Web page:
Strategies for the Spring Housing Scrum

People attend an open house in Palo Alto, California, in this file photo. Pohtographer: Annie Tritt/The New York Times via Redux Close

People attend an open house in Palo Alto, California, in this file photo. Pohtographer:... Read More


People attend an open house in Palo Alto, California, in this file photo. Pohtographer: Annie Tritt/The New York Times via Redux

It all seems so quaint now: the casual walk-throughs, the drives to check out the neighborhood, the luxury of sleeping on the largest financial decision you'll likely ever make. Trying to buy a home now feels more like being thrust into the trading pit at the Chicago Mercantile Exchange -- the frenzied bidding, the need for lightning-fast decisions, the packs of sharp-elbowed competitors.

In one fraught situation, a home near Union Station in Washington, D.C., drew 168 offers in December and sold for almost twice the asking price. In the tonier neighborhoods of Los Angeles, 20 bids per house is not uncommon, according to real estate agent David Kean. And the speed of deals can be intense. "In the middle of a snowstorm we have seen houses sell in one day," says Sam Schneiderman, owner/broker at the Greater Boston Home Team agency. "At open houses on million-dollar homes you are literally bumping into people, it's that crowded."

Finding an Edge

A dearth of homes for sale has run smack into a suddenly energized buying crowd egged on by rising values. The National Association of Realtors says the number of existing homes on the market in January -- 1.74 million -- was 25 percent lower than a year ago, and the lowest level since 1999. Over the past 12 months the inventory of existing homes for sale has dropped from a 6.2-month supply to a 4.5-month supply, the lowest level since 2005. 

Price is obviously the main lever in all deals. What’s particularly important now is to understand how the seller will handle bids. Some collect all bids and immediately choose a winner, typically the highest offer, which is often more than the asking price. Other sellers give the top three or five bidders the chance to make one counteroffer. In those instances, you want to get into the bake-off but leave yourself room to counter.

In today's tight market, some sellers are asking every bidder to counter. That's what happened to a client of Schneiderman's in the recent sale of a house in Newtown Center, Massachusetts, listed for $975,000. The seller got nine offers -- four to nine offers is the norm now, Schneiderman says -- and asked for counter bids on all nine. Schneiderman's client bid $1,016,000 and lost. The seller's agent said the winning bid was "significantly higher."

To gain an edge in counteroffers from the start, you can put an escalation clause in your original offer. With one of these, you agree to beat the top offer by $5,000, up to a limit. So if you bid $380,000 and have a $5,000 escalation clause up to $400,000, that means if another bid comes in at $385,000, you automatically agree to $390,000.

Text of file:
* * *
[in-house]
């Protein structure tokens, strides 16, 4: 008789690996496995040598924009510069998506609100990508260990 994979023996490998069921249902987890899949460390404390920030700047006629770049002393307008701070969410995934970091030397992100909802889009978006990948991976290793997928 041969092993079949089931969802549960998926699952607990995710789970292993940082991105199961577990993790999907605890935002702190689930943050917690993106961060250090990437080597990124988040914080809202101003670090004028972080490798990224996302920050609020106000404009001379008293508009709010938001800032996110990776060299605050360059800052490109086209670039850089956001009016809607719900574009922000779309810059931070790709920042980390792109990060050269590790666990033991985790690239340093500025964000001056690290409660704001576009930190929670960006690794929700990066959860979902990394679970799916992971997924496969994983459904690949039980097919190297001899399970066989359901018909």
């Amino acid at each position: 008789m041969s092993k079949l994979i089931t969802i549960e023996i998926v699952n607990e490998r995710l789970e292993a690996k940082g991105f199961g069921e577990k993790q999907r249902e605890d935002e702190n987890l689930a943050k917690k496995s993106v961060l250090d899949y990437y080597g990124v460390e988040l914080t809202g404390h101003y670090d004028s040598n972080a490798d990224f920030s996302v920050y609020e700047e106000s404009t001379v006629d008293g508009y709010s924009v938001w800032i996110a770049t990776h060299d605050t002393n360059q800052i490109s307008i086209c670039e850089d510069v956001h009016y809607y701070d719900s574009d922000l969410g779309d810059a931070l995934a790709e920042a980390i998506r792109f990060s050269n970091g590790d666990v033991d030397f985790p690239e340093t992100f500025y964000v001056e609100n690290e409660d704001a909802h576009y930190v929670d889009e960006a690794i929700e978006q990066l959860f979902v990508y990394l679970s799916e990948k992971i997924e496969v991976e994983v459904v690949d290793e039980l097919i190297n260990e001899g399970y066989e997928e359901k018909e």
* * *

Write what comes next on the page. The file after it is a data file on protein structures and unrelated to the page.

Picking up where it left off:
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Beyond price, buyers need to craft an offer that screams “I’m easy” to the seller. That starts with the buyer’s agent getting vital intel from the seller’s agent on what buttons to push. Some sellers are in a hurry to close. Others would love an extra month before escrow to coordinate their move. Sometimes letting the seller stay in the home for a month or more, rent-free, after a fast close can provide the seller valuable breathing room that seals the deal. (After all, now they may need to find a house.)

Potential buyers can also gain an edge by paying for an inspection before they even make an offer, says Los Angeles real estate agent Kean. That means spending $350 to $500 or more out of pocket before entering the bidding process, but it enables buyers to waive the inspection contingency in their offer. 

Deb Tomaro, an agent in Bloomington, Indiana, takes a different tack. She recommends buyers write offers that state the inspection contingency will kick in only if major defects are found. “That signals you’re not going to nickel and dime them over minor issues like replacing a screen,” she says.

Financial Bona Fides

While cash is king, if you’re in a situation where everyone is going to use financing, your offer should include your financial bona fides. “You need to assure the seller you're going to be able to close the deal,” says Joe Parsons, owner of PFS Funding, a mortgage brokerage in Dublin, California. 

PFS routinely provides a financial documentation package to accompany the offer that includes everything from confirming the mortgage has been pre-approved -- a no-brainer in a competitive market -- to a copy of financial statements showing the down-payment money exists. Parsons sweetens the pot by including the case file number generated by Fannie Mae's automated desktop underwriter. “That’s just another way to show the buyer has already been run through the system and is good to go,” he says.

And, yes, write a short letter to the seller spelling out why you love the house. Tomaro scours Facebook, Pinterest and public resources to find out what she can about sellers. “I'm an online detective, bordering on being a stalker, so we can write a personalized note,” she says. “A letter won’t make up for an uncompetitive bid, but it can help differentiate you among competitive offers."

Some even more basic advice comes from Greater Boston Home Team’s Schneiderman. "My mantra is: There is always another house," he says. "I want my clients to only make an offer that they can make peace with. The last thing you want is to overbid and then regret the decision."

(Carla Fried is a freelance writer based in California.) 

To contact the editor responsible for this story: Suzanne Woolley at 

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